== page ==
Oakdale Drinking Water Contamination
The Star Tribune reported in September 2020 that Oakdale, Minnesota residents who drank water contaminated with PFAS “forever chemicals” experienced increased rates of infertility, premature births and low birth weights. According to the findings, for the past few years, babies in Oakdale were 35% more likely to weigh less than 5.5 pounds at birth, nearly 45% were more likely to be born before 32 weeks’ gestation, and the general fertility rate was 15-25% lower compared to communities where water was not contaminated with PFAS chemicals.
What are Forever Chemicals?
PFAS is short for perfluoroalkyl and polyfluoroalkyl substances. This grouping of more than 5,000 man-made chemicals are known as ‘forever chemicals’ as a result of the substantial amount of time required for these chemicals to break down in the environment.
PFAS chemicals are identified by their fluorine and carbon bonds which are very difficult to break–leading to the extremely long amount of time it takes for these chemicals to disintegrate. PFAS chemicals have been used in multiple industries since the 1940s due to their ability to repel oil and water. They can be found in Teflon nonstick products, polishes, waxes, clothing, stain and water repellants, paints, cleaning products, food packaging, and firefighting foams.
How Did PFAS Chemicals Contaminate the Water?
The 3M- Oakdale Disposal Site (sometimes called Oakdale or Granada Dump) is located along Old Hwy 5 / County Road 14 in Oakdale–just west of Interstate 694. The disposal site consists of three old chemical waste dump sites (Abresch, Brockman, and Eberle) used during the late 1940s through 1950s for waste burial (including PFAS chemicals), drum reclamation, and the open burning of combustible materials. As a result, ground, surface water, and soil contamination occurred at this site. The Minnesota Pollution Control Agency (MPCA) first investigated the 3M- Oakdale Disposal site in 1980 and discovered a variety of hazardous substances were present there–especially volatile organic compounds (VOCs) and PFAS chemicals.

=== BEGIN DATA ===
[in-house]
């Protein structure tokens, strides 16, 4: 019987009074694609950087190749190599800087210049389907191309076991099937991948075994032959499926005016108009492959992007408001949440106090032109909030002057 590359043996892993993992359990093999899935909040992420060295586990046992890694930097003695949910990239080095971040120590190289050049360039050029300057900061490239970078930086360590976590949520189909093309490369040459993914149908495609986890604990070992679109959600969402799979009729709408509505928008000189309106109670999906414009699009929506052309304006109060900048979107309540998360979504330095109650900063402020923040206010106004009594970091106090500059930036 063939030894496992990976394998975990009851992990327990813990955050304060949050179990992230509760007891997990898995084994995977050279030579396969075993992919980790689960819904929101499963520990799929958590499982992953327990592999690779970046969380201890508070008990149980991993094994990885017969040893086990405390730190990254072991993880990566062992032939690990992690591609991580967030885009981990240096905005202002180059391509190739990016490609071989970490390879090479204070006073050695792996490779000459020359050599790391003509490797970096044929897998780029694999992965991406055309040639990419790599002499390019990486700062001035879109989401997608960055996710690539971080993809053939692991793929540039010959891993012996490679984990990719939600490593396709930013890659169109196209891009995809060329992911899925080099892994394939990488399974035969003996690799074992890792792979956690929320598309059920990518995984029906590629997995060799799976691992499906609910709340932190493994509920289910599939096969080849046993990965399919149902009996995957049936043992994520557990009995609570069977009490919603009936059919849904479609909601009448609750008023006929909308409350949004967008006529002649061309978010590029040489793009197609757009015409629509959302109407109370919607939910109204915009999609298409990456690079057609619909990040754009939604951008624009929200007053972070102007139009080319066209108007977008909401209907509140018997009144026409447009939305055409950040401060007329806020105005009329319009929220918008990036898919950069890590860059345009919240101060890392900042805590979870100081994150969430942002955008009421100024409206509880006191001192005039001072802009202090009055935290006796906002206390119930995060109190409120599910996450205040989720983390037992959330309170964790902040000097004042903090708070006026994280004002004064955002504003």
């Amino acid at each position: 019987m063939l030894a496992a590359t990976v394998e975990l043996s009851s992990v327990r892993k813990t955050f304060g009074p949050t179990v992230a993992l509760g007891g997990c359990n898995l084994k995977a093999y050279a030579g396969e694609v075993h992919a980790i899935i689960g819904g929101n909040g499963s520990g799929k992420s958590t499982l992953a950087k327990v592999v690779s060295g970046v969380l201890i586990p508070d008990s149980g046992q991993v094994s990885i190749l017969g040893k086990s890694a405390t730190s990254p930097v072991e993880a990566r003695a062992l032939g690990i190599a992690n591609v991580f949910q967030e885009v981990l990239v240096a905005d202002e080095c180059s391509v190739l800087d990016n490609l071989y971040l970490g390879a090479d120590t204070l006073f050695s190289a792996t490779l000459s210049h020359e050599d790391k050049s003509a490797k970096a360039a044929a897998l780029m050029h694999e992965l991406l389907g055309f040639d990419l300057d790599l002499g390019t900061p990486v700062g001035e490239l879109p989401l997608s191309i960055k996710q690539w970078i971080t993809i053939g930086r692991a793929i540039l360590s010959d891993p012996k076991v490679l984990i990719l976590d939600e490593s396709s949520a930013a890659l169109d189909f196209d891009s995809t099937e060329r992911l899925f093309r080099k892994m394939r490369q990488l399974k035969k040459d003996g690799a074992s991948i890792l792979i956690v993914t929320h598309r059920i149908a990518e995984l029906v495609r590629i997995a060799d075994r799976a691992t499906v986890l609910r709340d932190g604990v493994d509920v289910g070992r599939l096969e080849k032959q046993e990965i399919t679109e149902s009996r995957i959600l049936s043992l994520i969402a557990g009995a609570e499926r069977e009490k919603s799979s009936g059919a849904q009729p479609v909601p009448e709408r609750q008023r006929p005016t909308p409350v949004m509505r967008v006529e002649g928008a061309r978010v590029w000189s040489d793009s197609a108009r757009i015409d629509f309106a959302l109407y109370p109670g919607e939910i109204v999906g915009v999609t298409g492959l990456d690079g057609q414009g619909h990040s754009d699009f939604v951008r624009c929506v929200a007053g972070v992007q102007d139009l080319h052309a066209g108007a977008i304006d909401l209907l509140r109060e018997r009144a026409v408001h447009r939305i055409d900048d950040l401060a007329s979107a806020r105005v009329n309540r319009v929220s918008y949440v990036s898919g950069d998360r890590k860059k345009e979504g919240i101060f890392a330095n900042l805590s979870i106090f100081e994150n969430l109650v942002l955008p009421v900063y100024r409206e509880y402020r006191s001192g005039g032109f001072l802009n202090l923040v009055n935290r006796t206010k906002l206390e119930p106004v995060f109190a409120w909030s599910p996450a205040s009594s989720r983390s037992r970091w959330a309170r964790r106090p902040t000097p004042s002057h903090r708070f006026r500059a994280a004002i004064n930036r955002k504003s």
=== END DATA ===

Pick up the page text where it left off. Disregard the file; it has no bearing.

According to the Minnesota Department of Health, the waste containing PFAS chemicals that was disposed of in the 3M- Oakdale Disposal Site and former Washington County Landfill seeped into the groundwater and entered Raleigh Creek, which flows from the Oakdale Disposal Site into the city of Lake Elmo. The contaminated water was then discharged to Eagle Point Lake in the Lake Elmo Park Reserve. PFAS chemicals have now been detected in one private well in Oakdale, approximately 300 private wells in Lake Elmo, and one of Lake Elmo’s municipal wells. PFAS chemicals originating primarily from the 3M- Oakdale Disposal Site have been detected in most of the Oakdale municipal wells. In 2006, 3M funded the construction of a water treatment plant for Oakdale’s primary municipal water wells in addition to funding the installation of a new city well outside of the contaminated area in addition to continued clean-up efforts in both Lake Elmo and Oakdale.